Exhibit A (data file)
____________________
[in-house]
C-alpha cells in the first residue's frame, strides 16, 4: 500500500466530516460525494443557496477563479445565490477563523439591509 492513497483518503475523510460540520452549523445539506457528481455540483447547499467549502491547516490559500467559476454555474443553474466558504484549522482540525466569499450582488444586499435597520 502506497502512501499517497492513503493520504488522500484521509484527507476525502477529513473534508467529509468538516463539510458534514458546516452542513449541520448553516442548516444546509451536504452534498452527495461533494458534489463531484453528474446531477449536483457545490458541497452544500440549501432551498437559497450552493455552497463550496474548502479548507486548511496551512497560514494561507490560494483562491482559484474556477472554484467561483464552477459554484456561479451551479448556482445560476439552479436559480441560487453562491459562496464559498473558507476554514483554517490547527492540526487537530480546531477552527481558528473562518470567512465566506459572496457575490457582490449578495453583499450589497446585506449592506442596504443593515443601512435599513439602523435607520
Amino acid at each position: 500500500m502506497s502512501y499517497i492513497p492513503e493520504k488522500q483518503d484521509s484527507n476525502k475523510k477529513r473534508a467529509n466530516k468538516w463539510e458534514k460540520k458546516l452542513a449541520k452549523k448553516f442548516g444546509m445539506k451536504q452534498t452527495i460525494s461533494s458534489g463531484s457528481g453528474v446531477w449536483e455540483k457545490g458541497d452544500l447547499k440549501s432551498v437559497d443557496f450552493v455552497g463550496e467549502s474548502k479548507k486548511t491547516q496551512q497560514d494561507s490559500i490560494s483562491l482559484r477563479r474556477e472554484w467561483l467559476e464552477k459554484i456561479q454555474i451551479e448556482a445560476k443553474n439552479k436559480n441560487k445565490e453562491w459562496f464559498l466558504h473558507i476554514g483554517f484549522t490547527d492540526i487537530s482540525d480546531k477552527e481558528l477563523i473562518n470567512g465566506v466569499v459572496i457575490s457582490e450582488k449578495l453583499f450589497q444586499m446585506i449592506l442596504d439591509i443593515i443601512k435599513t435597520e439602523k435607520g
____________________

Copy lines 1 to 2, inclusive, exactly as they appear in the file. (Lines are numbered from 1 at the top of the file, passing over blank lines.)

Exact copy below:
[in-house]
C-alpha cells in the first residue's frame, strides 16, 4: 500500500466530516460525494443557496477563479445565490477563523439591509 492513497483518503475523510460540520452549523445539506457528481455540483447547499467549502491547516490559500467559476454555474443553474466558504484549522482540525466569499450582488444586499435597520 502506497502512501499517497492513503493520504488522500484521509484527507476525502477529513473534508467529509468538516463539510458534514458546516452542513449541520448553516442548516444546509451536504452534498452527495461533494458534489463531484453528474446531477449536483457545490458541497452544500440549501432551498437559497450552493455552497463550496474548502479548507486548511496551512497560514494561507490560494483562491482559484474556477472554484467561483464552477459554484456561479451551479448556482445560476439552479436559480441560487453562491459562496464559498473558507476554514483554517490547527492540526487537530480546531477552527481558528473562518470567512465566506459572496457575490457582490449578495453583499450589497446585506449592506442596504443593515443601512435599513439602523435607520